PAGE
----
BEASY Software and Services

Fracture Simulation newsletter

BEASY Fracture Newsletter

BEASY Fracture & Crack Growth 10.0r16 provides a great number of new and advanced features that enable engineers to improve fracture analysis and crack growth simulation and provide deeper design insight.

The new release incorporates improvements and enhancements to the core BEASY Fracture & Crack Growth software, allowing more crack growth simulations to be run automatically (such as analyses where only part of the crack is growing) and reducing the need for user intervention.

Partial crack growth

one of the significant new features is that the crack growth algorithms have been enhanced to enable crack growth simulations to be performed automatically for a much wider range of applications.

The new capability is of particular value where residual stresses exist within the structure. The residual stresses can prevent the crack opening thus reducing the Stress Intensity Factors thereby resulting in slower crack growth. As the residual stresses can vary locally within the structure (particularly if they have been applied as some form of surface treatment) this can result in parts of the crack front growing at very different rates or in some cases not growing at all along part of the crack front.

This development also benefits models where crack growth on part of a crack front slows as it approaches a compressive load region but there is significantly faster growth at other parts of the crack front. This is typically the case when looking at crack growth through a gear tooth for example.

The new capability can also be used when simulating multiple cracks where one crack is growing slowly or not growing at all.

For further Highlights about the new release, please click here, and if you would like to find out more about the new features and capabilities in this latest of the BEASY Fracture & Crack Growth Software, please contact us

 

Airworthiness logo 2014 1

BEASY will be exhibiting at the 2014 Aircraft Airworthiness & Sustainability Conference in Baltimore this April, presenting the latest developments in our Software and Services for Crack Growth Simulation and Corrosion Management in Aircraft Structures.

We welcome you to come and visit us at booth 404 to find out more about the capabilities of BEASY products, or how BEASY can help with your particular application. Alternatively to make an appointment to meet Tom Curtin at the conference, or to obtain further information, please contact us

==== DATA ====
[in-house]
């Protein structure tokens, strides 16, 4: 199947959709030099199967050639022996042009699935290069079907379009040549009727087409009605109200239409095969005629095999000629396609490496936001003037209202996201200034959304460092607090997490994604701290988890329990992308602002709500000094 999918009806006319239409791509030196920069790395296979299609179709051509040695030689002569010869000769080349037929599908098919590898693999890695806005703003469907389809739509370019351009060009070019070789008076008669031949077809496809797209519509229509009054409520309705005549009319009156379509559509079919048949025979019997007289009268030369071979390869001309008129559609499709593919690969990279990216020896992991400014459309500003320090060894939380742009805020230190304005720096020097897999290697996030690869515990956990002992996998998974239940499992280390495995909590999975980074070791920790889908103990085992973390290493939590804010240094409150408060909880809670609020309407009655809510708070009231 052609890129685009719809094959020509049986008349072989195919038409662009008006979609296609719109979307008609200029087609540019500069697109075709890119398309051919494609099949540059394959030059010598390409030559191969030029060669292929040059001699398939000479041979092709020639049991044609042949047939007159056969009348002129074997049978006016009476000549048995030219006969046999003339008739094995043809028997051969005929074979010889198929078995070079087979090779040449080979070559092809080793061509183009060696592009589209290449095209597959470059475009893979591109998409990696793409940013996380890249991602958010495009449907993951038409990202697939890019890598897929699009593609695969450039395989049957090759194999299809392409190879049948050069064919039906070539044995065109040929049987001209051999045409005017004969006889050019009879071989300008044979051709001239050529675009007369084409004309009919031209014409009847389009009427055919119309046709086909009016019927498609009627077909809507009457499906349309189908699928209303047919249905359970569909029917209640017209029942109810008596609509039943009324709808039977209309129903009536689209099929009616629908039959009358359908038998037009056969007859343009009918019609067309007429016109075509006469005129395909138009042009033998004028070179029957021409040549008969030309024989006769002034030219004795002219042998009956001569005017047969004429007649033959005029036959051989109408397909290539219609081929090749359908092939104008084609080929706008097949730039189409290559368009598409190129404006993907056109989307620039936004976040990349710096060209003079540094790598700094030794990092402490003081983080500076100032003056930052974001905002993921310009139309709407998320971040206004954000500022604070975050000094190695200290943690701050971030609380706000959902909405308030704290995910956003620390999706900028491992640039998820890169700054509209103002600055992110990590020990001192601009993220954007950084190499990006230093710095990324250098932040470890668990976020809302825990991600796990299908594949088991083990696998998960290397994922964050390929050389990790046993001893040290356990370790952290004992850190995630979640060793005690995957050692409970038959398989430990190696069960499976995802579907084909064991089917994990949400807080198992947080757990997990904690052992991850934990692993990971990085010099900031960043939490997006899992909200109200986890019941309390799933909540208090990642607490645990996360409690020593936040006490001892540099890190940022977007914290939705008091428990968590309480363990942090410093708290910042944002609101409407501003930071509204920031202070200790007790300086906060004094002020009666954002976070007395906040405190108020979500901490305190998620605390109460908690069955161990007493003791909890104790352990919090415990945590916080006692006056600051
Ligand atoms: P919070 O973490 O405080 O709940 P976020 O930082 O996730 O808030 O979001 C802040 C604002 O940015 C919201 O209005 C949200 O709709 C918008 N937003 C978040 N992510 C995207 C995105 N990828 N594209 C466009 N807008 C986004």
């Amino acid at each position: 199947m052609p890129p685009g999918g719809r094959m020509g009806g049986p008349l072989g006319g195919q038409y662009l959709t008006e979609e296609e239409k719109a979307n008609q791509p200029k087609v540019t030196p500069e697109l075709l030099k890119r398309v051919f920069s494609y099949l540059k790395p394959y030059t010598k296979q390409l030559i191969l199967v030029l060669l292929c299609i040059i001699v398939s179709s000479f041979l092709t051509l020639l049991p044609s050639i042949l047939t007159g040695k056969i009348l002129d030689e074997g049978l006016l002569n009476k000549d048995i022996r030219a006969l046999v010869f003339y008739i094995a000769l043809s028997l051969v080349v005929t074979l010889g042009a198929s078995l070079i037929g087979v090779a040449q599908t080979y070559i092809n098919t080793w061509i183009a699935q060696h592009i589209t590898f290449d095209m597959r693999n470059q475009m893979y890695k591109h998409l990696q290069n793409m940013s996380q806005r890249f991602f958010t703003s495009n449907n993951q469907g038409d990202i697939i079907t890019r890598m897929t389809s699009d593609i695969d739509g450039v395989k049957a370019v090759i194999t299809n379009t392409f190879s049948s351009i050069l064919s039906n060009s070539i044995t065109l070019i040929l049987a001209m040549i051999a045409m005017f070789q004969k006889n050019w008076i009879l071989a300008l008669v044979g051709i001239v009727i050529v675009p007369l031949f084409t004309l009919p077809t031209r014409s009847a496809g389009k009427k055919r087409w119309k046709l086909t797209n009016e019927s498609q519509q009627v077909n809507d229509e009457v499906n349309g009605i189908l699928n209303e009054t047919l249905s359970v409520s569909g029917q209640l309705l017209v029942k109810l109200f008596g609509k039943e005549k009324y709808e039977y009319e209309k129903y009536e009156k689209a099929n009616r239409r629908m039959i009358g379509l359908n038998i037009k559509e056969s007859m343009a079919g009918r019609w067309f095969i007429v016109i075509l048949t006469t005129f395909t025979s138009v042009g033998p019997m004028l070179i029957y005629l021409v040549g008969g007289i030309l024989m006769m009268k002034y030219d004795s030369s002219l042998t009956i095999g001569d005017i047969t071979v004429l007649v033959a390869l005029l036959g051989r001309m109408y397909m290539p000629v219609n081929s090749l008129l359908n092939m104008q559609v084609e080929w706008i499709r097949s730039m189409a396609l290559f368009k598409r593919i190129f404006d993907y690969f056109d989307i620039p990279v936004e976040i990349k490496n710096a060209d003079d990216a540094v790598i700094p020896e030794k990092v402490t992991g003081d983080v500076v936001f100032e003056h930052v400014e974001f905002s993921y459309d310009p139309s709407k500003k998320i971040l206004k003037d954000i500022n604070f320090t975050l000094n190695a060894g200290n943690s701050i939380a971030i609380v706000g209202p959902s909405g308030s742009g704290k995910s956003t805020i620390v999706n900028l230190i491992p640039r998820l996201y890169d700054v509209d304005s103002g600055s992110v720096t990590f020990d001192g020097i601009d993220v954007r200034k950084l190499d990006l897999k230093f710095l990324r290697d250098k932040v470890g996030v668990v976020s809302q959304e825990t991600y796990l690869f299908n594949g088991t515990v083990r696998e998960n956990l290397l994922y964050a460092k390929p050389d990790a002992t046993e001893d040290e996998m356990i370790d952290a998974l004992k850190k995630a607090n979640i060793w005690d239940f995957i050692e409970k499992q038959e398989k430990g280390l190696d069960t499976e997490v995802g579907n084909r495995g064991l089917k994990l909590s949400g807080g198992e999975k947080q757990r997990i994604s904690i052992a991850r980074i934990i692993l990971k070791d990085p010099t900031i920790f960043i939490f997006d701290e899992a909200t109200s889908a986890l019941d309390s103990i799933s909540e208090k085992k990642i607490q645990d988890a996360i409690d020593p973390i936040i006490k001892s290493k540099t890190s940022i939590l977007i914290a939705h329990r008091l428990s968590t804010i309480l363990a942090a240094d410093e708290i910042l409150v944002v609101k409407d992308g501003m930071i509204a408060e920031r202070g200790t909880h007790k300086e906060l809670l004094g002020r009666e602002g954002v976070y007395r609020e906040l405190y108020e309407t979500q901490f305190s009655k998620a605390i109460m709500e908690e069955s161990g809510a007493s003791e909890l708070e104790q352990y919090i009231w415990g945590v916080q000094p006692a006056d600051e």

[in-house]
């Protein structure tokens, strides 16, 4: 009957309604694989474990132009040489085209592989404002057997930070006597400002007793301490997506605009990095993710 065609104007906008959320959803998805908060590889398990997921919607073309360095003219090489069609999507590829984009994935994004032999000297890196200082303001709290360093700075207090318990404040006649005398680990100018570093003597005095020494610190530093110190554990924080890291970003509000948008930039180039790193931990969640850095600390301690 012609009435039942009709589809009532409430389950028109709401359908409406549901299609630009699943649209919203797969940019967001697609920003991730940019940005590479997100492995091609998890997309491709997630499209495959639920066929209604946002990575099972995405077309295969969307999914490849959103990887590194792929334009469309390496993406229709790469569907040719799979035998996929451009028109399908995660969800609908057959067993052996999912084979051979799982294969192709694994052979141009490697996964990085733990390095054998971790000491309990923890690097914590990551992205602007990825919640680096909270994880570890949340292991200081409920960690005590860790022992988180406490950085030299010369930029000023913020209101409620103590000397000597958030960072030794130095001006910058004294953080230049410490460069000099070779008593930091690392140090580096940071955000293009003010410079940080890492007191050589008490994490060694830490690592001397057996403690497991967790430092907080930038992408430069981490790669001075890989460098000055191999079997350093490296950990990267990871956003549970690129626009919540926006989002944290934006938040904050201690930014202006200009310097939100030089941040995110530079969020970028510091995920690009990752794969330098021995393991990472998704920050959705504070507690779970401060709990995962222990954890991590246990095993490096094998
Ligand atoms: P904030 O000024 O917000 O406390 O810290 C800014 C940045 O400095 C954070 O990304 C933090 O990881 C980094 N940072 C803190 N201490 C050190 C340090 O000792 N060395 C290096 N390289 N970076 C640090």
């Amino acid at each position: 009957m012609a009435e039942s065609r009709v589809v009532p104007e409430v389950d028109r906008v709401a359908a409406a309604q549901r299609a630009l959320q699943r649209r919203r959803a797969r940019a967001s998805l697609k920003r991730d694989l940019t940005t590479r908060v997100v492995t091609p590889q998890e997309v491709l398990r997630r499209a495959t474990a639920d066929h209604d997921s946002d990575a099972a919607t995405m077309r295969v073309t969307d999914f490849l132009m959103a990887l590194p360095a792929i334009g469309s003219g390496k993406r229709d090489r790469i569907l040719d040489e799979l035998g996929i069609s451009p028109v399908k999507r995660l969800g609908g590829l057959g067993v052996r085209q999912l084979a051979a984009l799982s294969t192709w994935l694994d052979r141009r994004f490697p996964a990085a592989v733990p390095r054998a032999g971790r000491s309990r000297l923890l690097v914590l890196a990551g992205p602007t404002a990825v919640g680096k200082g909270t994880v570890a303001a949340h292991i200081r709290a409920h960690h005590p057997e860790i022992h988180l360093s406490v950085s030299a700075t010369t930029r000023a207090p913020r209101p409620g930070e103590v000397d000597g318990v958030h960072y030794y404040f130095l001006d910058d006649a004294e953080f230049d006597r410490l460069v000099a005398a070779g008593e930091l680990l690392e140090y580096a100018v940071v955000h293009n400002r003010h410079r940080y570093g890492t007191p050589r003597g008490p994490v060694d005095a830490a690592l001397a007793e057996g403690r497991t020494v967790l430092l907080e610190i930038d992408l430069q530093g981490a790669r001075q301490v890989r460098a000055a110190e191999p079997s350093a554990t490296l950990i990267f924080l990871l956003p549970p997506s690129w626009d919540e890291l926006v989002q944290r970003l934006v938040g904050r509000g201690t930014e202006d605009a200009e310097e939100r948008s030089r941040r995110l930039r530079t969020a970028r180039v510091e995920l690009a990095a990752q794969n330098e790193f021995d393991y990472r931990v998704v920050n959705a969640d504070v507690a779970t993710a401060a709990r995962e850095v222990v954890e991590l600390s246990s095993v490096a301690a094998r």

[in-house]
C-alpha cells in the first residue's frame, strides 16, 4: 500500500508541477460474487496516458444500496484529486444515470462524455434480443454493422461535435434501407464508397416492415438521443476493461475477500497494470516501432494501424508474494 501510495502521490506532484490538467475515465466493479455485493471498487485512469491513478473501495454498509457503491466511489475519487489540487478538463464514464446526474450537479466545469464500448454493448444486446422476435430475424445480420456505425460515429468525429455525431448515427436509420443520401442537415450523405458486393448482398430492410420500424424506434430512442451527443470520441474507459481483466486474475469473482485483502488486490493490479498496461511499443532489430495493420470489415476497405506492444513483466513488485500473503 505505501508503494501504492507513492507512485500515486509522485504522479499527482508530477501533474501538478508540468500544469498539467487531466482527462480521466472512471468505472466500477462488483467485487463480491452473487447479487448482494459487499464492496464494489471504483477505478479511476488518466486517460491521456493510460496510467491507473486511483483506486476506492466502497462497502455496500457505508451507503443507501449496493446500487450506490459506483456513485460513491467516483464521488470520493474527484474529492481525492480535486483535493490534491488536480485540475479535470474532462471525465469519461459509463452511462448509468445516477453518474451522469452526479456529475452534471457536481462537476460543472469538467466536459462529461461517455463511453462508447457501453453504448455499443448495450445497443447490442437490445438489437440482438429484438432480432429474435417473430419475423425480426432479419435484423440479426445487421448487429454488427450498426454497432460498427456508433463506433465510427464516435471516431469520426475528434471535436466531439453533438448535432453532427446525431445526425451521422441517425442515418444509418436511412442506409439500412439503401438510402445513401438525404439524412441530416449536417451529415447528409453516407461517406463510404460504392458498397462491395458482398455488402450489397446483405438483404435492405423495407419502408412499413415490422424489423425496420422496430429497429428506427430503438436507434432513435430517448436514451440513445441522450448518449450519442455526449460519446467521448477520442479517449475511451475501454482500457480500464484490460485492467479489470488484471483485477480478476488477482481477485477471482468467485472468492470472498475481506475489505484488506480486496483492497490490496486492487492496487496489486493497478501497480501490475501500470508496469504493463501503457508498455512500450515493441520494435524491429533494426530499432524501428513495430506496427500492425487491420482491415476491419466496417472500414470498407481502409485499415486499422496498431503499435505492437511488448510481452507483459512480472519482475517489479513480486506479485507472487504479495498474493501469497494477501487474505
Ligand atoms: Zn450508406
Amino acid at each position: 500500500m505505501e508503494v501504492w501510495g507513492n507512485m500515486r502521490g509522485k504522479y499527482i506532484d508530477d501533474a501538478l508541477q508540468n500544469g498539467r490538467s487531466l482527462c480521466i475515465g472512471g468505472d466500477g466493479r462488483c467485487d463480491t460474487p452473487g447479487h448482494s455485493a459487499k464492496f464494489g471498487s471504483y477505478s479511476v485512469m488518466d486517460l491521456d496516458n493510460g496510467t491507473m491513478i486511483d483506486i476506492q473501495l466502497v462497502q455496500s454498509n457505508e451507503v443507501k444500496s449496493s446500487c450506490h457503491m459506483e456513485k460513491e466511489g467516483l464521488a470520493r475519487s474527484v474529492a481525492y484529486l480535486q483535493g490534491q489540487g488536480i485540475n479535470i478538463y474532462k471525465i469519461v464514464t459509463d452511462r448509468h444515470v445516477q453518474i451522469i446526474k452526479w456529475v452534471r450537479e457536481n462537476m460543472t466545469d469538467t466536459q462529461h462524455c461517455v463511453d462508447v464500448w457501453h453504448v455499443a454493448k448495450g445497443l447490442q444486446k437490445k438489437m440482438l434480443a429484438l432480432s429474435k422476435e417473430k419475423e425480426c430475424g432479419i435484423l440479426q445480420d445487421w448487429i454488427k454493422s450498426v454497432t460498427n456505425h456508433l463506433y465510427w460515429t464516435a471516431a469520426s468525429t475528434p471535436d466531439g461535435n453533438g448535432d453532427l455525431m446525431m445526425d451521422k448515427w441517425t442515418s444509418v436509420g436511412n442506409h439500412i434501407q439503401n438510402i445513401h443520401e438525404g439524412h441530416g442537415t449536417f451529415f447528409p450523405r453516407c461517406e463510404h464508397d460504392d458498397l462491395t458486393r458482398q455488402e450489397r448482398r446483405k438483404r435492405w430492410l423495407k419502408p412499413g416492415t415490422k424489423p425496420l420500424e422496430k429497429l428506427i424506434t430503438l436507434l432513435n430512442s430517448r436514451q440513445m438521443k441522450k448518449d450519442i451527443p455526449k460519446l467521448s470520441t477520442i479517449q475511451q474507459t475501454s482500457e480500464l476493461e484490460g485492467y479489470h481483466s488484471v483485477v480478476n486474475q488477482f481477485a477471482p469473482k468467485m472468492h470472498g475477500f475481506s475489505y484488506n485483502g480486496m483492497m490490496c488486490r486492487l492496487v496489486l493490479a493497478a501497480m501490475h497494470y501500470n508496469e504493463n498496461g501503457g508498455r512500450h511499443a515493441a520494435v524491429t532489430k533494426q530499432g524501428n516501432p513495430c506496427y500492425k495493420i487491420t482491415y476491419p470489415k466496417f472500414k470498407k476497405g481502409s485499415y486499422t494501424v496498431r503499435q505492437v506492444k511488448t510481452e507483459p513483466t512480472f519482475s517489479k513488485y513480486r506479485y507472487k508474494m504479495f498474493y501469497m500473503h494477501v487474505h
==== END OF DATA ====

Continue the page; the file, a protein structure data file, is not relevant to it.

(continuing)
AirworthinessMain12014BEASY Fatigue & Crack Growth

The BEASY Fatigue and Crack Growth software can be used to perform 3D crack growth simulations to support structural life extension decisions. Sophisticated analysis algorithms have been developed to investigate crack growth behavior in complex loading environments. For example load cases can include residual stresses, fretting fatigue, contact loading and thermal stresses. 

Interfaces are also available to enable BEASY to integrate with MSC PATRAN, NASTRAN, ABAQUS, and ANSYS. 

  

AirworthinessCorrosion12014BEASY Corrosion Manager  

BEASY Corrosion Manager Software enables engineers to quickly assess the risk to components and structures of corrosion and the effectiveness of surface protection systems.

BEASY Corrosion Manager simulations enable engineers to replace the "find it and fix it" approach and replace it with a more fundamental approach based on an understanding of the corrosion process and the ability to predict its behavior.

 

Initial ABAQUS modelA focus of interest was BEASY's Fatigue and Crack Growth software used to perform 3D crack growth simulations to support structural life extension decisions and in particular its integration with Finite Element systems such as ABAQUS, ANSYS, NASTRAN and MSC PATRAN. This was demonstrated in a failure investigation where an ABAQUS stress analysis model was available and BEASY was used to perform the crack growth study to gain an understanding of the failure mode.

In Damage Tolerant Design the assumption that cracks already exist can lead to overly heavy designs without the consideration of surface and near surface stress distributions. Practical experience and accumulated data have shown surface, near surface and sub-surface stresses are very important to the growth of fatigue cracks and need to be considered when predicting how cracks grow.

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